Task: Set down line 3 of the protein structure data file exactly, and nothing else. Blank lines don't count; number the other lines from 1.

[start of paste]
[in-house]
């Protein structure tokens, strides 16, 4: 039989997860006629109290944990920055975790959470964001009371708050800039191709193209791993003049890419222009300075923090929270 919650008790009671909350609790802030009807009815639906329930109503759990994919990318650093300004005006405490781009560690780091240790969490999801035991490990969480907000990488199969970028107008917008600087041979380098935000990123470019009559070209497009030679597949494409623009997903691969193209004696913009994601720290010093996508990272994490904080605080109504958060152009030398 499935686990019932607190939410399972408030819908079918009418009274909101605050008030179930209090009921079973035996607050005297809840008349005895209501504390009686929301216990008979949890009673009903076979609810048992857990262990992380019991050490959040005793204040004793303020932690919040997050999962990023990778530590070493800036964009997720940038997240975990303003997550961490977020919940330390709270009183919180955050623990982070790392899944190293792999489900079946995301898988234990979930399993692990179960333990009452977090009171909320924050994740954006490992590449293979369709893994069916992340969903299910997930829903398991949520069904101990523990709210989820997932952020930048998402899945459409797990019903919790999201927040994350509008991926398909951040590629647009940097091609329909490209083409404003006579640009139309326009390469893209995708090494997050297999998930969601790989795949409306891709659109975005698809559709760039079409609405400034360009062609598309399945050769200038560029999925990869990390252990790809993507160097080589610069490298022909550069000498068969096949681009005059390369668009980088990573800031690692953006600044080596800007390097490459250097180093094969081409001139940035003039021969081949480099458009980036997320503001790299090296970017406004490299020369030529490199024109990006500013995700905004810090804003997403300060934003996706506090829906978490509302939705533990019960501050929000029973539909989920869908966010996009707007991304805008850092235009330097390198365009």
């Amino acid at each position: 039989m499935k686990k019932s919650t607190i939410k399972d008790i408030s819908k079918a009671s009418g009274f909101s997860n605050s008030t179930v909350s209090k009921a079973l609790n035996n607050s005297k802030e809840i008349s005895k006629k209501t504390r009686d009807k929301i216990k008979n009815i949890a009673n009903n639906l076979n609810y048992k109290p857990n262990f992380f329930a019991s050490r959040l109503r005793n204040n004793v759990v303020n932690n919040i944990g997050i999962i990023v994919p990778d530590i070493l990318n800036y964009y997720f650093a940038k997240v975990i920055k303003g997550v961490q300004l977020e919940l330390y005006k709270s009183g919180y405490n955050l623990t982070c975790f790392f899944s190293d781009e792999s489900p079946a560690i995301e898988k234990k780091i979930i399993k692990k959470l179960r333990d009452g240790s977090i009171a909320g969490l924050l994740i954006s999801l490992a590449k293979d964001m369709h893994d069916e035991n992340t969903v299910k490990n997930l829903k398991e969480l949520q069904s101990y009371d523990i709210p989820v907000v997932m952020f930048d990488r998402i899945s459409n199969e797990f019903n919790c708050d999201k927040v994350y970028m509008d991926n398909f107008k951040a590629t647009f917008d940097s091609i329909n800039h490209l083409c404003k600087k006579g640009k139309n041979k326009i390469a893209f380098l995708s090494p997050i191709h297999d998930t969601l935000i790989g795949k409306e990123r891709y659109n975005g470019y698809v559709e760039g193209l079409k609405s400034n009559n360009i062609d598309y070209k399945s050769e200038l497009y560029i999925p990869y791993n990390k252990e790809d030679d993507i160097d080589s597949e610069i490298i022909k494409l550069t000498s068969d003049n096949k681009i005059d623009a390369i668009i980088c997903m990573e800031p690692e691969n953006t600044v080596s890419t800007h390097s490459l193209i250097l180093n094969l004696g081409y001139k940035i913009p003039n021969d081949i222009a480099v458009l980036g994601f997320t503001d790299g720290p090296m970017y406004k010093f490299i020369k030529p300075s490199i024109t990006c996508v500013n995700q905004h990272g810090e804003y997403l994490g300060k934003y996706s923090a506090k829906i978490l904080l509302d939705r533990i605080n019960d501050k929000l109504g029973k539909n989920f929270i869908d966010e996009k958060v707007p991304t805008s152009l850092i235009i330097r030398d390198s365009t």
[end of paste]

């Amino acid at each position: 039989m499935k686990k019932s919650t607190i939410k399972d008790i408030s819908k079918a009671s009418g009274f909101s997860n605050s008030t179930v909350s209090k009921a079973l609790n035996n607050s005297k802030e809840i008349s005895k006629k209501t504390r009686d009807k929301i216990k008979n009815i949890a009673n009903n639906l076979n609810y048992k109290p857990n262990f992380f329930a019991s050490r959040l109503r005793n204040n004793v759990v303020n932690n919040i944990g997050i999962i990023v994919p990778d530590i070493l990318n800036y964009y997720f650093a940038k997240v975990i920055k303003g997550v961490q300004l977020e919940l330390y005006k709270s009183g919180y405490n955050l623990t982070c975790f790392f899944s190293d781009e792999s489900p079946a560690i995301e898988k234990k780091i979930i399993k692990k959470l179960r333990d009452g240790s977090i009171a909320g969490l924050l994740i954006s999801l490992a590449k293979d964001m369709h893994d069916e035991n992340t969903v299910k490990n997930l829903k398991e969480l949520q069904s101990y009371d523990i709210p989820v907000v997932m952020f930048d990488r998402i899945s459409n199969e797990f019903n919790c708050d999201k927040v994350y970028m509008d991926n398909f107008k951040a590629t647009f917008d940097s091609i329909n800039h490209l083409c404003k600087k006579g640009k139309n041979k326009i390469a893209f380098l995708s090494p997050i191709h297999d998930t969601l935000i790989g795949k409306e990123r891709y659109n975005g470019y698809v559709e760039g193209l079409k609405s400034n009559n360009i062609d598309y070209k399945s050769e200038l497009y560029i999925p990869y791993n990390k252990e790809d030679d993507i160097d080589s597949e610069i490298i022909k494409l550069t000498s068969d003049n096949k681009i005059d623009a390369i668009i980088c997903m990573e800031p690692e691969n953006t600044v080596s890419t800007h390097s490459l193209i250097l180093n094969l004696g081409y001139k940035i913009p003039n021969d081949i222009a480099v458009l980036g994601f997320t503001d790299g720290p090296m970017y406004k010093f490299i020369k030529p300075s490199i024109t990006c996508v500013n995700q905004h990272g810090e804003y997403l994490g300060k934003y996706s923090a506090k829906i978490l904080l509302d939705r533990i605080n019960d501050k929000l109504g029973k539909n989920f929270i869908d966010e996009k958060v707007p991304t805008s152009l850092i235009i330097r030398d390198s365009t």